Thank God we have Marilynne Robinson to stick up for unfashionable opinions. And thank God we have her to remind us what “America” means, aside from all those things we think it means. I’m talking about cultural roots, about John Calvin, about the Transcendentalists, about unironic Christian belief, about the rural salt of the earth that for all intents and purposes stopped existing in this nation sometime shortly after we electrified the countryside.
But forget all that for a moment. What I really want to tell you about The Givenness of Things is how it sticks a shiv in the side of every techno-utopian, STEM-obsessing, materialist asshole who has ever given you a tight grin after hearing that you decided to major in a humanity. I have never read a living author make the case for the value of the humanities as well as Robinson does. She comes across as so completely rational, so calm, so purely kind and loving and quietly brilliant about the way she tells the kind of people who’s life goal is to build a driverless car to go fuck off.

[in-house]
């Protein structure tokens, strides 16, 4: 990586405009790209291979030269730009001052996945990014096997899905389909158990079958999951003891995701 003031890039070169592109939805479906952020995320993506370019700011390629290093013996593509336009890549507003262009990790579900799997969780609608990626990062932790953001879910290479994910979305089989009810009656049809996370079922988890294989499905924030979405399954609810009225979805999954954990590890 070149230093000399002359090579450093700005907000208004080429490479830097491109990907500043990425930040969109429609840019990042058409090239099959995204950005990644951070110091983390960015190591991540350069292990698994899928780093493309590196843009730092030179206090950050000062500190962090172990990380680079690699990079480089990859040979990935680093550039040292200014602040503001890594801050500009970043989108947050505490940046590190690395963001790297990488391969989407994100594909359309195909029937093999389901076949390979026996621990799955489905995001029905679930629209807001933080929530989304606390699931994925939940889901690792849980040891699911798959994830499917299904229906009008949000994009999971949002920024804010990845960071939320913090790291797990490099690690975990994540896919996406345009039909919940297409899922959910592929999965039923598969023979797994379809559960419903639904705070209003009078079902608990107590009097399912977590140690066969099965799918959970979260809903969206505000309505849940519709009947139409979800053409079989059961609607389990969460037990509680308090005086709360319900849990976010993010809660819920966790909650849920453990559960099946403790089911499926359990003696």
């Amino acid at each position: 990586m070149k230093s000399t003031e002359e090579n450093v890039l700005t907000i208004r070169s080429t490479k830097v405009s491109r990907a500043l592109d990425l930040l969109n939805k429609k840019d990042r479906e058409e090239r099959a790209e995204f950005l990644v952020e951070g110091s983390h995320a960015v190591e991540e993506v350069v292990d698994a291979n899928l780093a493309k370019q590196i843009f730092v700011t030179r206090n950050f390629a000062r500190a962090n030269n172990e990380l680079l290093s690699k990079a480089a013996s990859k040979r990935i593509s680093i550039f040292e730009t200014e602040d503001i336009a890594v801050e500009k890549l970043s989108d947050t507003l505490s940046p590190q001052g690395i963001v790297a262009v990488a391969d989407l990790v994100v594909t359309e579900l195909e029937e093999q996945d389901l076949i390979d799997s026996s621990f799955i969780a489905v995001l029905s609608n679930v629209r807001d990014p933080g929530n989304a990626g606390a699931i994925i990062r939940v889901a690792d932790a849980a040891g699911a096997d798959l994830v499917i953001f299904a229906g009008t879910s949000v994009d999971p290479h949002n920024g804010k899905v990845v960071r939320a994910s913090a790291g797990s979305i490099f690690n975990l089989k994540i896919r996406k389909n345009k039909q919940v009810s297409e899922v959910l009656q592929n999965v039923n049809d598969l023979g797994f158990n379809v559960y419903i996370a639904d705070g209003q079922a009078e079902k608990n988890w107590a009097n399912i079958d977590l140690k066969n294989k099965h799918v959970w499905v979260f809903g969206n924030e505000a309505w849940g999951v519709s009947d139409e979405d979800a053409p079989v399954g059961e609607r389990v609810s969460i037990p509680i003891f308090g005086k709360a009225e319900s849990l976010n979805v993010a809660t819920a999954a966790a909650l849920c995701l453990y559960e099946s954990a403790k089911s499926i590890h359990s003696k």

We need an author like Robinson to remind us of everything that was forgotten while we were chasing the trends. A writer to remind us that, first and foremost, we are living creatures, and we will always be flesh and blood no matter what. A writer who can synthesize half a millennium of cultural thought in some 20 pages and not come off as sounding rushed or superficial. A writer who is truly conversant with the joy that anyone in this line of work should never lose touch with, and who has reminded us of that fact with every single book, going back now over three decades.
Why would you want to deny yourself a chance to see Marilynne Robinson’s mind at work? These are essays unlike any other essays being published right now, the opportunity to interface with an intellect whose time on this Earth we are all fortunate to share.